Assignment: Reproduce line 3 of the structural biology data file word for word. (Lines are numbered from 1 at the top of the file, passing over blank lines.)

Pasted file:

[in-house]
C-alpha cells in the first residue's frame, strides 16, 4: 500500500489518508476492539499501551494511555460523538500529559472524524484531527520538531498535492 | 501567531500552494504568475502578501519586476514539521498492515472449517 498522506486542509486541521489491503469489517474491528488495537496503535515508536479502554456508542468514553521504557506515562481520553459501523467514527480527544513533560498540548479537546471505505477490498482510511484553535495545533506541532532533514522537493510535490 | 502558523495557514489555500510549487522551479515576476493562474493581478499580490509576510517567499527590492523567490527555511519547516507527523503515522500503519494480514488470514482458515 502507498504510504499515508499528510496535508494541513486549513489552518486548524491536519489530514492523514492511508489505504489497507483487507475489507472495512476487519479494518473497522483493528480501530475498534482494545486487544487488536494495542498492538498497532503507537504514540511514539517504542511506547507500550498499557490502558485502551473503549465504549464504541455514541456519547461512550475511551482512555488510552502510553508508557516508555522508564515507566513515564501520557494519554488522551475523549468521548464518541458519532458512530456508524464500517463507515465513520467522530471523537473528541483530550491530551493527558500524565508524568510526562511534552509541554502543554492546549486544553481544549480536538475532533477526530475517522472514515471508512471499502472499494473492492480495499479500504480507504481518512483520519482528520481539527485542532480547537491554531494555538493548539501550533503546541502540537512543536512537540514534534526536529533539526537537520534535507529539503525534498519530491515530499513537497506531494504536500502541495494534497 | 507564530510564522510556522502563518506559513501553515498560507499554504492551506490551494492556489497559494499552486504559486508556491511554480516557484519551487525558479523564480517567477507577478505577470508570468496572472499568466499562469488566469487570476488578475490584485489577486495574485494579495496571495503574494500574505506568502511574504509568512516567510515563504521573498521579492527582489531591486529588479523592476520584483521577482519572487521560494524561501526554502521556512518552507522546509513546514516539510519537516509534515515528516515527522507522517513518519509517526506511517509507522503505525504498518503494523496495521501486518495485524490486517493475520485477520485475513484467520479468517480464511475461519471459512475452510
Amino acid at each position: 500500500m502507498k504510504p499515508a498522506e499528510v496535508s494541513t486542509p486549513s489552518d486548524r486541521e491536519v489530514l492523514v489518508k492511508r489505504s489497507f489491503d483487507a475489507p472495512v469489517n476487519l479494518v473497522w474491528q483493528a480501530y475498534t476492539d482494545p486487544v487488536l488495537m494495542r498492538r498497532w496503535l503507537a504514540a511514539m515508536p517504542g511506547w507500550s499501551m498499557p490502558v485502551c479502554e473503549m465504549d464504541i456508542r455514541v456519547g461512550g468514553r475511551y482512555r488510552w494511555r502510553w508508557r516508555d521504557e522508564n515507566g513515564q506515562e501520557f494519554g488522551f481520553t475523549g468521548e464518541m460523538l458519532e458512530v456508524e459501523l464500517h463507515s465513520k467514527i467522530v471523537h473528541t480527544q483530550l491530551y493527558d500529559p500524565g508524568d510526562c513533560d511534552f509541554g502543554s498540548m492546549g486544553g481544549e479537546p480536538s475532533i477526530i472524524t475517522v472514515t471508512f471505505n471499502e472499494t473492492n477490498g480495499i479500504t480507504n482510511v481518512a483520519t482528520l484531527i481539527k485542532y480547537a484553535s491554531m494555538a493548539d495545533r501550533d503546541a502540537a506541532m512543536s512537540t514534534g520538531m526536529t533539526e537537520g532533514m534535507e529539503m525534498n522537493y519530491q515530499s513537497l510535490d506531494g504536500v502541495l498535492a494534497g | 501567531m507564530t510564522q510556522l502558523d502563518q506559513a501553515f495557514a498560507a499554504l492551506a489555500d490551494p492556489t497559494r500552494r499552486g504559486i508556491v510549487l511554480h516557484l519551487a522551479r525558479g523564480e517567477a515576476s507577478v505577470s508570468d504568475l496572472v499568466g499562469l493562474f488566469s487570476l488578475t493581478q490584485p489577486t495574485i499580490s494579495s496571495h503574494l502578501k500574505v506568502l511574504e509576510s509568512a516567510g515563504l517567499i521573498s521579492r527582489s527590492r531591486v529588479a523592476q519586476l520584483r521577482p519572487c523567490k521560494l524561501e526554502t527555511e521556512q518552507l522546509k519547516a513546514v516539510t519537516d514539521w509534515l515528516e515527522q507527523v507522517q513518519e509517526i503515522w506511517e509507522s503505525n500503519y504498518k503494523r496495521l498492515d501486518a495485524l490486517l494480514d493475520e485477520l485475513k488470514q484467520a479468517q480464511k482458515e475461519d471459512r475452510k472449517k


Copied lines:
Amino acid at each position: 500500500m502507498k504510504p499515508a498522506e499528510v496535508s494541513t486542509p486549513s489552518d486548524r486541521e491536519v489530514l492523514v489518508k492511508r489505504s489497507f489491503d483487507a475489507p472495512v469489517n476487519l479494518v473497522w474491528q483493528a480501530y475498534t476492539d482494545p486487544v487488536l488495537m494495542r498492538r498497532w496503535l503507537a504514540a511514539m515508536p517504542g511506547w507500550s499501551m498499557p490502558v485502551c479502554e473503549m465504549d464504541i456508542r455514541v456519547g461512550g468514553r475511551y482512555r488510552w494511555r502510553w508508557r516508555d521504557e522508564n515507566g513515564q506515562e501520557f494519554g488522551f481520553t475523549g468521548e464518541m460523538l458519532e458512530v456508524e459501523l464500517h463507515s465513520k467514527i467522530v471523537h473528541t480527544q483530550l491530551y493527558d500529559p500524565g508524568d510526562c513533560d511534552f509541554g502543554s498540548m492546549g486544553g481544549e479537546p480536538s475532533i477526530i472524524t475517522v472514515t471508512f471505505n471499502e472499494t473492492n477490498g480495499i479500504t480507504n482510511v481518512a483520519t482528520l484531527i481539527k485542532y480547537a484553535s491554531m494555538a493548539d495545533r501550533d503546541a502540537a506541532m512543536s512537540t514534534g520538531m526536529t533539526e537537520g532533514m534535507e529539503m525534498n522537493y519530491q515530499s513537497l510535490d506531494g504536500v502541495l498535492a494534497g | 501567531m507564530t510564522q510556522l502558523d502563518q506559513a501553515f495557514a498560507a499554504l492551506a489555500d490551494p492556489t497559494r500552494r499552486g504559486i508556491v510549487l511554480h516557484l519551487a522551479r525558479g523564480e517567477a515576476s507577478v505577470s508570468d504568475l496572472v499568466g499562469l493562474f488566469s487570476l488578475t493581478q490584485p489577486t495574485i499580490s494579495s496571495h503574494l502578501k500574505v506568502l511574504e509576510s509568512a516567510g515563504l517567499i521573498s521579492r527582489s527590492r531591486v529588479a523592476q519586476l520584483r521577482p519572487c523567490k521560494l524561501e526554502t527555511e521556512q518552507l522546509k519547516a513546514v516539510t519537516d514539521w509534515l515528516e515527522q507527523v507522517q513518519e509517526i503515522w506511517e509507522s503505525n500503519y504498518k503494523r496495521l498492515d501486518a495485524l490486517l494480514d493475520e485477520l485475513k488470514q484467520a479468517q480464511k482458515e475461519d471459512r475452510k472449517k